Over the past couple of years in the UK, loneliness has become a topic for discussion. The Duke of Cambridge’s campaigning on mental health is bringing such social issues into the open. We’re worrying about elderly people who are too isolated and alone. But we’re also worrying about other groups of people who have been quietly – and painfully – lonely for a long time.
It’s no coincidence that the hit women’s literature novel of this year has been Eleanor Oliphant Is Completely Fine, which is the story of a very lonely lady. The author, Gail Honeyman, told the Telegraph, ‘I hope Eleanor Oliphant has helped to fuel the debate on loneliness.’ Her heroine, Eleanor, ‘goes to work, comes home and spends entire weekends without speaking to a soul’.
The Jo Cox Loneliness Commission (http://www.jocoxloneliness.org/) identified loneliness as ‘one of the most pressing public health challenges facing the country’, and the government has appointed a dedicated minister for loneliness. The media now routinely refers to ‘the loneliness epidemic’ (http://www.standard.co.uk/lifestyle/london-life/why-we-need-to-talk-about-loneliness-epidemic-a3871831.html).
But how can we tackle this loneliness? Reading is one suggestion.
Research by Demos and The Reading Agency charity found that reading books ‘significantly reduces feelings of loneliness’ and it helps people to build closer relationships. The Reading Agency has called on the government to build ‘a society of readers’ through investing £200 million in reading as a means to alleviate loneliness. In particular, they are working to build their national reading group programme, Reading Friends, which enables people to meet socially through their mutual enjoyment of books.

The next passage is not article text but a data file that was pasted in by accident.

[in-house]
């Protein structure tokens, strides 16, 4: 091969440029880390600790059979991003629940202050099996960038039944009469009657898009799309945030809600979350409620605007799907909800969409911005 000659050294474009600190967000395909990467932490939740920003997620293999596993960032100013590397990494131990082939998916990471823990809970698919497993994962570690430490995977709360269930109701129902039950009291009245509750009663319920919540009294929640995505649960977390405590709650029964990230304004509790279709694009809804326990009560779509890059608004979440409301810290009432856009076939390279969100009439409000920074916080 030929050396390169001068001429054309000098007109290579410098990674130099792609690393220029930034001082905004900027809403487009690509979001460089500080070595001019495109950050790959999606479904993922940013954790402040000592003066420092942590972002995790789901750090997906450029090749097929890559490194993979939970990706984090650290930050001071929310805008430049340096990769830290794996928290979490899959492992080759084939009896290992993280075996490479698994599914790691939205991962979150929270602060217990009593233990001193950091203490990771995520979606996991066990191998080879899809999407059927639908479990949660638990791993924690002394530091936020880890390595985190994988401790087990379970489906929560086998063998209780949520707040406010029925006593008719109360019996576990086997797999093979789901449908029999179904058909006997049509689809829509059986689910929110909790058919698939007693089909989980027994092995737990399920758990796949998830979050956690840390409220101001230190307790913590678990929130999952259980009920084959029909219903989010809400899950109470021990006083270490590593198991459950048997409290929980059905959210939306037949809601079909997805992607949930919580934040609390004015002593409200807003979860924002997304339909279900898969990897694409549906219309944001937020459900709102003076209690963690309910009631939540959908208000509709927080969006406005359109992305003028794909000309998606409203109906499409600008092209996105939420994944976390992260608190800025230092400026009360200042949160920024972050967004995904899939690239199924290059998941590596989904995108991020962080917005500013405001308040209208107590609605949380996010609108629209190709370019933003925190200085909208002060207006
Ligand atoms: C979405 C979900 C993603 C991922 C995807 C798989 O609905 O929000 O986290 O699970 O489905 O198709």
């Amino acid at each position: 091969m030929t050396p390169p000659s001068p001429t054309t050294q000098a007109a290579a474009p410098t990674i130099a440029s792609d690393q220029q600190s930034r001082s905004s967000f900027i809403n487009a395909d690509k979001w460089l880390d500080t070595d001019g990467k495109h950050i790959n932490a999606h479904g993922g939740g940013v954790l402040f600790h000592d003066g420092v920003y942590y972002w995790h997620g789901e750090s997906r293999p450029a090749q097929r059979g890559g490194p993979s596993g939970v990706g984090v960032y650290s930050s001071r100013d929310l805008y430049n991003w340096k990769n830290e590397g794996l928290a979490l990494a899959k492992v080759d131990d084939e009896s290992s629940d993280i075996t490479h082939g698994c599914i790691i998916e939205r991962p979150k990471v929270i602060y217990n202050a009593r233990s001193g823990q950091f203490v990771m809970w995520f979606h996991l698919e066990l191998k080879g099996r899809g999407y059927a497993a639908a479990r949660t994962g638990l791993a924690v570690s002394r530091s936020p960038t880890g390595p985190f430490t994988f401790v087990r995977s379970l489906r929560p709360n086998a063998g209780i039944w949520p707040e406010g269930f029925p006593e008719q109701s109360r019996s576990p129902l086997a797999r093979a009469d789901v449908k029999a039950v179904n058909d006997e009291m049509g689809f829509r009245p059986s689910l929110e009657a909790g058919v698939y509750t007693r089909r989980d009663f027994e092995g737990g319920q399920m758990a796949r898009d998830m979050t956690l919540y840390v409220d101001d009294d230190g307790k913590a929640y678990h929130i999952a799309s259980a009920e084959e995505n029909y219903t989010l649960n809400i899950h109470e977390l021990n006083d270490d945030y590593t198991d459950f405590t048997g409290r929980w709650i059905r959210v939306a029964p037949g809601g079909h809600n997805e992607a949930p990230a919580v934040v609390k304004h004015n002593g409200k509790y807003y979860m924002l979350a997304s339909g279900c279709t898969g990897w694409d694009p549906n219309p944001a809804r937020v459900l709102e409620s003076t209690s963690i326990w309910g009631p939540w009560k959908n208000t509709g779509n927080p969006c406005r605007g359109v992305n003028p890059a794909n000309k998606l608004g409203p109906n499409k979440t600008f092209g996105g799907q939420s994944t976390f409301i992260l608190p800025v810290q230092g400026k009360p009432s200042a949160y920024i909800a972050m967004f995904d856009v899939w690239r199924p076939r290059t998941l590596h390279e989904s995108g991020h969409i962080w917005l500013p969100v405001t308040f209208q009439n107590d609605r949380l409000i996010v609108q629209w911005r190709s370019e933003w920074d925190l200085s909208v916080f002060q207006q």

But journalist Arifa Akbar points out in the Guardian that ‘if we poured that £200m back into the libraries we seem so intent on closing or starving, we could magic up the large print and audio books, the reading groups, the well-stocked shelves of stories that could help us in our darkest times’.
Do you agree, as the CEO of Demos put it, that ‘reading can transform society’? Are books powerful tools to combat loneliness?
I believe so. As William Nicholson wrote for the character of CS Lewis in the movie Shadowlands: ‘We read to know we’re not alone.’